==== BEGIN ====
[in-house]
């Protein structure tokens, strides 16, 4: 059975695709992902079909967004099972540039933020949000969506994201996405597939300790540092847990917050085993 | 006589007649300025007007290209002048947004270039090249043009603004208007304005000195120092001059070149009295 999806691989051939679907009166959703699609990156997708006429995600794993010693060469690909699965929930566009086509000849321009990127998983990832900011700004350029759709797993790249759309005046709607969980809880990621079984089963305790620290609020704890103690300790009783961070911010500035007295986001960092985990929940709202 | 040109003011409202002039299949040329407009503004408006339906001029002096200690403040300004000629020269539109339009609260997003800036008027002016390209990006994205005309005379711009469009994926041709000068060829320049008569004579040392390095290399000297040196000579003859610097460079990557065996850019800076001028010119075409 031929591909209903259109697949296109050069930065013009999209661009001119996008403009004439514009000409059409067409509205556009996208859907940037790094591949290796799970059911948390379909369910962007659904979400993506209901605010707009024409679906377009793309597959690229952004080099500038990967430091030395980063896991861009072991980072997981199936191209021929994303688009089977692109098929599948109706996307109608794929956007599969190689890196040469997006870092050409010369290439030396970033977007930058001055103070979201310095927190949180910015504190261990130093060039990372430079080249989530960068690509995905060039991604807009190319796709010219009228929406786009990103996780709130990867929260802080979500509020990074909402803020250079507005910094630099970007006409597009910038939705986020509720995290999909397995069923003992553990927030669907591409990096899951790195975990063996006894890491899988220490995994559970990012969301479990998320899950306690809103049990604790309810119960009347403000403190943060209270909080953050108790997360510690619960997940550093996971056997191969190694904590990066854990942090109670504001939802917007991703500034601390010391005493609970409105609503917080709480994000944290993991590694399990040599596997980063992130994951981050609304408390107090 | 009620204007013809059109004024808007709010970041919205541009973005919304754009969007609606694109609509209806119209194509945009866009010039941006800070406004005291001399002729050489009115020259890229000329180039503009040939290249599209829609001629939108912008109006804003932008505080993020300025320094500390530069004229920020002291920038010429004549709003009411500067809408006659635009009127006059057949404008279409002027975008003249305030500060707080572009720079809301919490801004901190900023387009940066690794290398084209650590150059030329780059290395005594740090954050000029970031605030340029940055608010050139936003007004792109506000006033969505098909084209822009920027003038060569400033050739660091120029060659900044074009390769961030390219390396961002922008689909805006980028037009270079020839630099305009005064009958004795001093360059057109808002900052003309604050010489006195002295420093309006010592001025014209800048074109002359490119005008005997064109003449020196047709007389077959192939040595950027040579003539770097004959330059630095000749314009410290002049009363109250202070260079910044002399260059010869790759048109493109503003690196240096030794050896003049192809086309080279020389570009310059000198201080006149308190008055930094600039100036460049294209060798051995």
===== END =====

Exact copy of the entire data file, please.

[in-house]
């Protein structure tokens, strides 16, 4: 059975695709992902079909967004099972540039933020949000969506994201996405597939300790540092847990917050085993 | 006589007649300025007007290209002048947004270039090249043009603004208007304005000195120092001059070149009295 999806691989051939679907009166959703699609990156997708006429995600794993010693060469690909699965929930566009086509000849321009990127998983990832900011700004350029759709797993790249759309005046709607969980809880990621079984089963305790620290609020704890103690300790009783961070911010500035007295986001960092985990929940709202 | 040109003011409202002039299949040329407009503004408006339906001029002096200690403040300004000629020269539109339009609260997003800036008027002016390209990006994205005309005379711009469009994926041709000068060829320049008569004579040392390095290399000297040196000579003859610097460079990557065996850019800076001028010119075409 031929591909209903259109697949296109050069930065013009999209661009001119996008403009004439514009000409059409067409509205556009996208859907940037790094591949290796799970059911948390379909369910962007659904979400993506209901605010707009024409679906377009793309597959690229952004080099500038990967430091030395980063896991861009072991980072997981199936191209021929994303688009089977692109098929599948109706996307109608794929956007599969190689890196040469997006870092050409010369290439030396970033977007930058001055103070979201310095927190949180910015504190261990130093060039990372430079080249989530960068690509995905060039991604807009190319796709010219009228929406786009990103996780709130990867929260802080979500509020990074909402803020250079507005910094630099970007006409597009910038939705986020509720995290999909397995069923003992553990927030669907591409990096899951790195975990063996006894890491899988220490995994559970990012969301479990998320899950306690809103049990604790309810119960009347403000403190943060209270909080953050108790997360510690619960997940550093996971056997191969190694904590990066854990942090109670504001939802917007991703500034601390010391005493609970409105609503917080709480994000944290993991590694399990040599596997980063992130994951981050609304408390107090 | 009620204007013809059109004024808007709010970041919205541009973005919304754009969007609606694109609509209806119209194509945009866009010039941006800070406004005291001399002729050489009115020259890229000329180039503009040939290249599209829609001629939108912008109006804003932008505080993020300025320094500390530069004229920020002291920038010429004549709003009411500067809408006659635009009127006059057949404008279409002027975008003249305030500060707080572009720079809301919490801004901190900023387009940066690794290398084209650590150059030329780059290395005594740090954050000029970031605030340029940055608010050139936003007004792109506000006033969505098909084209822009920027003038060569400033050739660091120029060659900044074009390769961030390219390396961002922008689909805006980028037009270079020839630099305009005064009958004795001093360059057109808002900052003309604050010489006195002295420093309006010592001025014209800048074109002359490119005008005997064109003449020196047709007389077959192939040595950027040579003539770097004959330059630095000749314009410290002049009363109250202070260079910044002399260059010869790759048109493109503003690196240096030794050896003049192809086309080279020389570009310059000198201080006149308190008055930094600039100036460049294209060798051995």